At a glance, Just Cause 4 appears to be a generic open-world action game: the focus is on third-person gunplay and driving, and its vast map is seasoned with missions and side-quests.
But for all its familiarity Just Cause 4 is also quite unlike its open-world stable mates. More than the games before it in the series this is a physics toy. It might not look like mobile puzzler Cut the Rope, construction simulator Poly Bridge, or the playful engineering VR game Fantastic Contraption, but Just Cause 4 certainly shares in the playful chaos of those games.
Powered by developer Avalanche Studio’s amped up Apex Engine, the game takes place on a large fictional island inspired by South America’s landscape, which is populated with traffic at every level. Despite his best efforts to turn his back on a life of violence and danger, series stalwart Rico Rodriguez returns, finding himself as the champion of a rebellion against a well-armed private military company.
The Black Hand group are terrorising locals while wielding a deadly technology that gives them control over the weather, and they hold in their central base secrets that Rico longs to uncover. It’s the typical Just Cause narrative of pushing back against industrialised despotism, with the only way forward being to blow a lot of things up.
“We pride ourselves on Just Cause being the open world that gets in the player’s way the least,” Avalanche New York’s senior game designer Robert Meyer tells me. “We have that real player choice and freedom. But we still want to have a compelling narrative, and reason for you to want to know what happens next. So this time the narrative is a little deeper. There’s a little more mystery to it.”
There’s also a significant metagame played out on the in-game map. A shifting frontline divides the rebel and Black Hand territories. This time around that line is always active out in the game world. Get close to it and you’ll find the opposing sides pounding each other with ordnance. You’re free to join in, and any enemy hardware you destroy – be it vehicles, buildings or other objects – fills a ‘Chaos Bar’.
Top out that gauge, and you’re granted a fresh unit of troops to place via the map screen, advancing the frontline. Away from the organic battles, any Black Hand infrastructure ruined fills the Chaos Bar, granting more resource to throw at pushing the territorial line. It’s a smart way of making much of the activity in or outside of formal missions contribute to the overall advance through both map and narrative.
But where Just Cause 4 really comes into its own – as always with the series – is how it lets you traverse its vast expanse with the nerve of a superhero. Equipped with a parachute, grappling hook, and wingsuit, you can pull yourself to vehicles, terrain, and flying contraptions, meaning you can whip the landscape past you and hijack cars with great speed and ease. But this time the grappling hook is also a creative tool.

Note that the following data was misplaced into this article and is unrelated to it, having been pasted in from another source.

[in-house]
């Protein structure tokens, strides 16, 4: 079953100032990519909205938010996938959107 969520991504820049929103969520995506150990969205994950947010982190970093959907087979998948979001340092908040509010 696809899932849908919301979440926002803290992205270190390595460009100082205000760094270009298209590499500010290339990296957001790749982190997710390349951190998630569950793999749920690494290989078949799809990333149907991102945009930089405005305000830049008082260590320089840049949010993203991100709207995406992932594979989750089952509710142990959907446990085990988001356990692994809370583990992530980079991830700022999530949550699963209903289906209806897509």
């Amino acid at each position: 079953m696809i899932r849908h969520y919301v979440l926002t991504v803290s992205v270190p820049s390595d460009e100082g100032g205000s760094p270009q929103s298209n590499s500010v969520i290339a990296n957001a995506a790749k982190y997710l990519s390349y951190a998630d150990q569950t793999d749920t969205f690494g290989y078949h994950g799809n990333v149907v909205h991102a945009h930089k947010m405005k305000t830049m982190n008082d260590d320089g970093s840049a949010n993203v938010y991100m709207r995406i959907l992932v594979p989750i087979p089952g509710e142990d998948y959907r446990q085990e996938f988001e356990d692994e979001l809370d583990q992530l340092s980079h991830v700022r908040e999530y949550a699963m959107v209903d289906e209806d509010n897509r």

It can be used to fire ‘Lifter’ balloons that pull objects up, or ‘Booster’ rockets that provide forward motion. And you can tinker with, for example, a Lifter’s strength or its maximum altitude. You can set the balloons to simply float upwards, follow Rico, or pursue your crosshairs. The hook can link objects before pulling them apart, and then you can adjust how colliding objects interact. There are myriad ways to tinker with the grappling hook’s behaviours and functions.
“That means there are notes of those [physics toy games],” Meyer says. “The ways you can combine Lifters, Boosters, and existing vehicles means you can pretty much build your own new vehicles out of anything. You could put balloon Lifters onto a tank, stand on it, lift it in the air, put some Boosters on the back, and now you’ve created your own sort of jet, armed like a tank.”
I successfully use Lifters to create a chain of floating platforms from shipping containers, and utilise the grappling hook’s ‘Impulse’ ability to slingshot a motorbike high over a small town, with Rico on the saddle, eyes set on a passing plane. It really does feel like a game that lets you build and solve your way through objectives any way you can conceive, even if it’s strictly about shooting and driving.
The preview build available did demonstrate a trace of graphical scruffiness that Avalanche assures me it will clear up before the game releases. At times the driving has a floaty feeling that disconnects me from the environment too. But overall, Just Cause 4 is huge, a great place to play, and with a handful of hours I’ve only dipped a toe into the possibilities.